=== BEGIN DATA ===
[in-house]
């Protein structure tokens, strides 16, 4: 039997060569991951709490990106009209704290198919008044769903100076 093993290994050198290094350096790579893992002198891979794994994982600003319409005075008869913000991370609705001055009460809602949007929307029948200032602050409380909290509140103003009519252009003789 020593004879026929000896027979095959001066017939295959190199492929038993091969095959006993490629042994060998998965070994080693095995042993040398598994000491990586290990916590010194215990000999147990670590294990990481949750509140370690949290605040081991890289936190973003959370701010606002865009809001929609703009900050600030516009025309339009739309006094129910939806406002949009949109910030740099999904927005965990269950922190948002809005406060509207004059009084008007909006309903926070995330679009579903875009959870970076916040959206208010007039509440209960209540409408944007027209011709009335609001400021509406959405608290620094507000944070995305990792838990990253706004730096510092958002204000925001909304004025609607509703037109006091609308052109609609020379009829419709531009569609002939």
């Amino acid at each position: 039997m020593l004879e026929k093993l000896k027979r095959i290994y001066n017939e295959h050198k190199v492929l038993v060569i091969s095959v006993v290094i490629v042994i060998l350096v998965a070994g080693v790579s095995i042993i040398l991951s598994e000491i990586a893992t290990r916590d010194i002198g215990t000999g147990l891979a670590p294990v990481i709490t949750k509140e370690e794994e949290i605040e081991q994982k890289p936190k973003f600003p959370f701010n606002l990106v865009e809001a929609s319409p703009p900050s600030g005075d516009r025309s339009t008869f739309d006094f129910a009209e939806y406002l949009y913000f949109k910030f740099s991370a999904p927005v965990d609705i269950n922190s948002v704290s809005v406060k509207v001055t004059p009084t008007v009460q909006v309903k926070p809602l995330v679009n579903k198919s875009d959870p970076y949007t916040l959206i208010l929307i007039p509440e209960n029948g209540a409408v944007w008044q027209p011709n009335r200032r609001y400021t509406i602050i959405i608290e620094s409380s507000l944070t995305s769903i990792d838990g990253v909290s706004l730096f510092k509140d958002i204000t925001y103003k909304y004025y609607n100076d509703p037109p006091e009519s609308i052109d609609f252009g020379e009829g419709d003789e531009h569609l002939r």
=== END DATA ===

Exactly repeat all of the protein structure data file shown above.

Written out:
[in-house]
């Protein structure tokens, strides 16, 4: 039997060569991951709490990106009209704290198919008044769903100076 093993290994050198290094350096790579893992002198891979794994994982600003319409005075008869913000991370609705001055009460809602949007929307029948200032602050409380909290509140103003009519252009003789 020593004879026929000896027979095959001066017939295959190199492929038993091969095959006993490629042994060998998965070994080693095995042993040398598994000491990586290990916590010194215990000999147990670590294990990481949750509140370690949290605040081991890289936190973003959370701010606002865009809001929609703009900050600030516009025309339009739309006094129910939806406002949009949109910030740099999904927005965990269950922190948002809005406060509207004059009084008007909006309903926070995330679009579903875009959870970076916040959206208010007039509440209960209540409408944007027209011709009335609001400021509406959405608290620094507000944070995305990792838990990253706004730096510092958002204000925001909304004025609607509703037109006091609308052109609609020379009829419709531009569609002939």
């Amino acid at each position: 039997m020593l004879e026929k093993l000896k027979r095959i290994y001066n017939e295959h050198k190199v492929l038993v060569i091969s095959v006993v290094i490629v042994i060998l350096v998965a070994g080693v790579s095995i042993i040398l991951s598994e000491i990586a893992t290990r916590d010194i002198g215990t000999g147990l891979a670590p294990v990481i709490t949750k509140e370690e794994e949290i605040e081991q994982k890289p936190k973003f600003p959370f701010n606002l990106v865009e809001a929609s319409p703009p900050s600030g005075d516009r025309s339009t008869f739309d006094f129910a009209e939806y406002l949009y913000f949109k910030f740099s991370a999904p927005v965990d609705i269950n922190s948002v704290s809005v406060k509207v001055t004059p009084t008007v009460q909006v309903k926070p809602l995330v679009n579903k198919s875009d959870p970076y949007t916040l959206i208010l929307i007039p509440e209960n029948g209540a409408v944007w008044q027209p011709n009335r200032r609001y400021t509406i602050i959405i608290e620094s409380s507000l944070t995305s769903i990792d838990g990253v909290s706004l730096f510092k509140d958002i204000t925001y103003k909304y004025y609607n100076d509703p037109p006091e009519s609308i052109d609609f252009g020379e009829g419709d003789e531009h569609l002939r």